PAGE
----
Punk was a wonderful eruption of a distinctly British popular culture. That’s why no American bands could ever quite get it right.
COWEN: What’s your favorite bridge in Glasgow?
FERGUSON: There’s a bridge over the River Kelvin near the school where I went, Glasgow Academy, which might be boringly called the Kelvin Bridge. I forget its name, but it’s a lovely spot. Glasgow’s a rather beautiful city. You might be surprised to hear me say that, but the area around the university and the place where my school was has the River Kelvin. That bridge is one that I associate with, yes, walking to and from school in all weathers.
COWEN: It’s such a great tragedy that the Macintosh Library burned down.
FERGUSON: Yes, libraries are really a crucial part of my life because, without the public libraries, I would not have been able to read as much as I did as a kid. If I hadn’t been sent to the Mitchell Library as a schoolboy, I wouldn’t have understood that history was this unmanageable quantity of data. I remember seeing the shelf of books about the Thirty Years’ War. I’d been asked to write an essay on the Thirty Years’ War. I went to the Mitchell Library, and there were all the books on the Thirty Years’ War. And it hit me, “Oh my God, there are just hundreds of them.”
That was when the challenge of history suddenly gripped me, that there was this vast, almost unmanageable body of literature to read on any topic. So, libraries, yes. Libraries are better than Google. Very important because libraries sort the material in a way that is honest, and Google sorts it in a way that’s designed to sell ads to you.
I think libraries — they are sacred places. Isn’t it funny? Think back: The way that print evolved as a technology produced an enormous amount of content that was not selling ads, and libraries ended up as the organizing institutions of information with a system of cataloging that wasn’t designed to do anything other than get you to associate the book you were reading with the other books that were related to it. I think library cataloging systems are a much-underrated contribution to our civilization.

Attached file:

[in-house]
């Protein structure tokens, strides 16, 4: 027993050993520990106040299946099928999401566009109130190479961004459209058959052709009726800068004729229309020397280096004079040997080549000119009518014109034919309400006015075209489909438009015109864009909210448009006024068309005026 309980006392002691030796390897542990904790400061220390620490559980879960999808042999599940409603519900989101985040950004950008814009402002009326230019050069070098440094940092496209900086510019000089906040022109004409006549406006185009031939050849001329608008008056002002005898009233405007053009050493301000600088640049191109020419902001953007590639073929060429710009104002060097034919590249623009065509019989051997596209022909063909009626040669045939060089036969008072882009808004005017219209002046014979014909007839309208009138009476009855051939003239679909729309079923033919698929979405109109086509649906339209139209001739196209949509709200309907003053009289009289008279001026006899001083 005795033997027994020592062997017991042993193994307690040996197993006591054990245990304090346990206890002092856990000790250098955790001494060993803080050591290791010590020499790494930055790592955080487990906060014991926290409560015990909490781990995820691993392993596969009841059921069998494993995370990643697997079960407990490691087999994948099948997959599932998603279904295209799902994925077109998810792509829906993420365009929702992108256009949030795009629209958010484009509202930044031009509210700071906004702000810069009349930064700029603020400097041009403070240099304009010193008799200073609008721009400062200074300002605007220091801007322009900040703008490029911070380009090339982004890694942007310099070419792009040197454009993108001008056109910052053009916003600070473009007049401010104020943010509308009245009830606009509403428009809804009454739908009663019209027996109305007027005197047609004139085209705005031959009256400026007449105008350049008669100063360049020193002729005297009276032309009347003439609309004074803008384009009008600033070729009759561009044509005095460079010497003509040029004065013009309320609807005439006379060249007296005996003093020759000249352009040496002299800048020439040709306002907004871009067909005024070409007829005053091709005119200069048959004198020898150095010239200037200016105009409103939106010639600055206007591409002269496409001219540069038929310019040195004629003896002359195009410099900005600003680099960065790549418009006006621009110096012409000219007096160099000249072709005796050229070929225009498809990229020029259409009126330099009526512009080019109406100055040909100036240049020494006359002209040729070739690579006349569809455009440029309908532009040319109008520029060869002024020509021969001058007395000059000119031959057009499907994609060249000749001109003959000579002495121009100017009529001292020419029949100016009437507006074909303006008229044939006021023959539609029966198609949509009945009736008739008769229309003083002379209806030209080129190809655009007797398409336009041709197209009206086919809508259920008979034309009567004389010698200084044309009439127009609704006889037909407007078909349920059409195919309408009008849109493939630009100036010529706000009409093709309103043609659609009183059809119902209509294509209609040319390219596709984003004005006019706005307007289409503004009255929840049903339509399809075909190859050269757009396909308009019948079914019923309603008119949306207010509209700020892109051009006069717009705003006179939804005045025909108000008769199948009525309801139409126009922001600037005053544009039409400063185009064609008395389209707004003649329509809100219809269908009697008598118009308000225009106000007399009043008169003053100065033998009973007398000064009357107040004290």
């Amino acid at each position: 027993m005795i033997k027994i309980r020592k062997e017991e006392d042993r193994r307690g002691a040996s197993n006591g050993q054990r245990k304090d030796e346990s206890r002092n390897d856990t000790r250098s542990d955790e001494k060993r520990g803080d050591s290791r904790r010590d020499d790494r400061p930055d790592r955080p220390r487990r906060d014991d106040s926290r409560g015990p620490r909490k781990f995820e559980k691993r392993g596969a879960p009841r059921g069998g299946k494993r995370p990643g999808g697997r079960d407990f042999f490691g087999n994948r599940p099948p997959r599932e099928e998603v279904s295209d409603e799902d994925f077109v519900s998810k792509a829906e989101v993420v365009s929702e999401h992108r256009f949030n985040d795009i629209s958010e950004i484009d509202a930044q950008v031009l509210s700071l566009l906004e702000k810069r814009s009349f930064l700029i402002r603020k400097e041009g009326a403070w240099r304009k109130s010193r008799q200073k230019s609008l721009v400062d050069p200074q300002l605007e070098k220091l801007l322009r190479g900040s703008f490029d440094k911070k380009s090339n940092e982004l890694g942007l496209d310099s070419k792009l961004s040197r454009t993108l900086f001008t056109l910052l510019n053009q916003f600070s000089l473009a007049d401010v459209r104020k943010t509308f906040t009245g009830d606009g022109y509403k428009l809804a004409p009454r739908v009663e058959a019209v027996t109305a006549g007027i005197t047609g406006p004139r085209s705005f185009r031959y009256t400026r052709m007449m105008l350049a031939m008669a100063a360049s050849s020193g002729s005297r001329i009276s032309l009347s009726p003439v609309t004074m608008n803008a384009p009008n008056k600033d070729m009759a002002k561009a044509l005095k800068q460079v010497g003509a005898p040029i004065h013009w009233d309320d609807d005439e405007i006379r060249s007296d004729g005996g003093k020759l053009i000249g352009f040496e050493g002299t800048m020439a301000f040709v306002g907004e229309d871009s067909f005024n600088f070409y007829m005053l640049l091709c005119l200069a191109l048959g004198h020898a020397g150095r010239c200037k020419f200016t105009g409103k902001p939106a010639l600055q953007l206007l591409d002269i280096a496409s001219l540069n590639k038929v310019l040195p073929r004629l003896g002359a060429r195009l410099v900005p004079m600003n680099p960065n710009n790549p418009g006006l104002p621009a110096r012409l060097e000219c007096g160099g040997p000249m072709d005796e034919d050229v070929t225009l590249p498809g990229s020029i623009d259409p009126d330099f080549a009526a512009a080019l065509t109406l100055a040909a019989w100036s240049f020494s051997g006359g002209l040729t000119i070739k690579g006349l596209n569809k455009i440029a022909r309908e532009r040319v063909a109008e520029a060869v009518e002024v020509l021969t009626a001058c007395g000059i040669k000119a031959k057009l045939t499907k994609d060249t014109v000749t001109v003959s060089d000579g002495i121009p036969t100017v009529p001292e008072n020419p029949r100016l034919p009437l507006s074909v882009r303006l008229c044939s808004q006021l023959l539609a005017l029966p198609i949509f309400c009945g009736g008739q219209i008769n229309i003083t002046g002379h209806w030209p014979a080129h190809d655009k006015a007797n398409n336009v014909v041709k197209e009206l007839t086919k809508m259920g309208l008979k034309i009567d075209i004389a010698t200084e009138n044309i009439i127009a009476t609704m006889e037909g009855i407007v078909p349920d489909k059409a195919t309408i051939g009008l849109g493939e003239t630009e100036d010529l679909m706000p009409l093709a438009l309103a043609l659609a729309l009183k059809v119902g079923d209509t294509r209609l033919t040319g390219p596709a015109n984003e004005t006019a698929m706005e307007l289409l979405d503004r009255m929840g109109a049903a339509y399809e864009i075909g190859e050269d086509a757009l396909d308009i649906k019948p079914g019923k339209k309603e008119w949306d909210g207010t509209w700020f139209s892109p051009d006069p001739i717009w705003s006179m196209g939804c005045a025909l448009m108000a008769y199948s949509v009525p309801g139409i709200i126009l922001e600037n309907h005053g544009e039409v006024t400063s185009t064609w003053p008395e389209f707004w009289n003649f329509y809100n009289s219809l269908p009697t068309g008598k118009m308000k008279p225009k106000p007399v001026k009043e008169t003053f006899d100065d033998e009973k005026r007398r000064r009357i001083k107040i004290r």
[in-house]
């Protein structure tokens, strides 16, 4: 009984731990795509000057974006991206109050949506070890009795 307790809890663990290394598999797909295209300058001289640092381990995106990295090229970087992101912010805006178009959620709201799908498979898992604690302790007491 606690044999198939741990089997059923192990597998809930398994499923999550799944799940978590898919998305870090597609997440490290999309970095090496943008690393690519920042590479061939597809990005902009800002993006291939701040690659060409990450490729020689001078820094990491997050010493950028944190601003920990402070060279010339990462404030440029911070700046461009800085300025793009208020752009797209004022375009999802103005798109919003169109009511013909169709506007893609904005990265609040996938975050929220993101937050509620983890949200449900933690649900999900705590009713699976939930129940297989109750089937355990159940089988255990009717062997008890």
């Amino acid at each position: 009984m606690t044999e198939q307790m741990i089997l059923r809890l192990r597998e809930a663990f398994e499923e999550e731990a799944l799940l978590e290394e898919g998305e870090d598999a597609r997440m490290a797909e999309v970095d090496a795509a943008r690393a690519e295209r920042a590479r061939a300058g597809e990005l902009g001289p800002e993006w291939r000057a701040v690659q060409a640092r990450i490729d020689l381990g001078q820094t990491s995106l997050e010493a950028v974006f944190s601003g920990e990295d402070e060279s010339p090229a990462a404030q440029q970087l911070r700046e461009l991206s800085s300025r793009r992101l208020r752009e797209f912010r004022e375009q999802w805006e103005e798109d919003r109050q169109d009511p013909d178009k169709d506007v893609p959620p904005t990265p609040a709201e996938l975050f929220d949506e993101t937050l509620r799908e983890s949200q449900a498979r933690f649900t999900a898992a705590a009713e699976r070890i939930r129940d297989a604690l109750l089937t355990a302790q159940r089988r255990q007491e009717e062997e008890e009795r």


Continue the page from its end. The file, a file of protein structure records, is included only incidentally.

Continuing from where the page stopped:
COWEN: If we look back at the great thinkers of the past and ask ourselves who produced the strongest defense of liberalism — liberalism in the broad sense of that word — it could be John Stuart Mill or Hayek or Burke or Tocqueville. For you personally, who is it?
FERGUSON: Tocqueville —
FERGUSON: — has always resonated with me much more than Mill, and more than Hayek too. I think that’s partly an Oxford story. As an undergraduate, we were required to read Tocqueville’s L’Ancien Régime in French in our first term. My French wasn’t that good, so it was quite hard work, but the conversations about that book that I remember having — not only with my tutor, Angus Macintyre, but with my near-contemporary, Andrew Sullivan — were very seminal.
The realization that Tocqueville’s idea of liberty is something that has to be protected by nonobvious means, by things that you might not, as a liberal, even approve of — that’s a fascinating insight. Then, when we read Democracy in America, it became even clearer what Tocqueville’s project was, which was to show why France had failed to be or could not be the United States, and why American liberty had a very distinctive set of institutional supports.
I think what I like about Tocqueville is that it’s a historical method that he uses. I’m a philosophical ignoramus. I can’t get past first base with abstract arguments. I need to be told a story, and Tocqueville’s story of what had gone wrong in 18th-century France, which makes a lot more sense when you read his account of what’s gone right in 19th-century America — that just clicked with me.
COWEN: I sometimes think of your implicit view of liberalism as a lot like that of Keynes. The history of Britain is the history of the British Empire. Keynes starts out working on India. It’s the quality of the British elite that matters most of all. When things go wrong, it’s a moral failure of that elite. He was not very directly philosophical, but he had plenty to say about history, political agreements, treaties, economic movements. Does that resonate with you? Or how do you feel when you read Keynes?
FERGUSON: I was interested in economics, and because I’d been educated in Scotland and was more numerate than my English contemporaries, I gravitated towards economic history. There were options at Oxford that included economic and social thought instead of political thought.
While everybody else was reading Aristotle and Locke, I was reading Adam Smith and then The General Theory, and The General Theory was the hardest thing I’d ever read, and I read it from cover to cover, taking notes three times in an attempt to understand it. Probably strikes you as a crazy way to learn economics, but it was Oxford, and that was how it worked.
COWEN: That’s how I learned that book. I read it multiple times in a row and took a lot of notes.
FERGUSON: Yes, and you have to do that because it’s a difficult book. It’s actually the hardest of his books to read. Earlier works are much more straightforward. Anyway, that began my strange, ongoing, lifelong fascination with Keynes.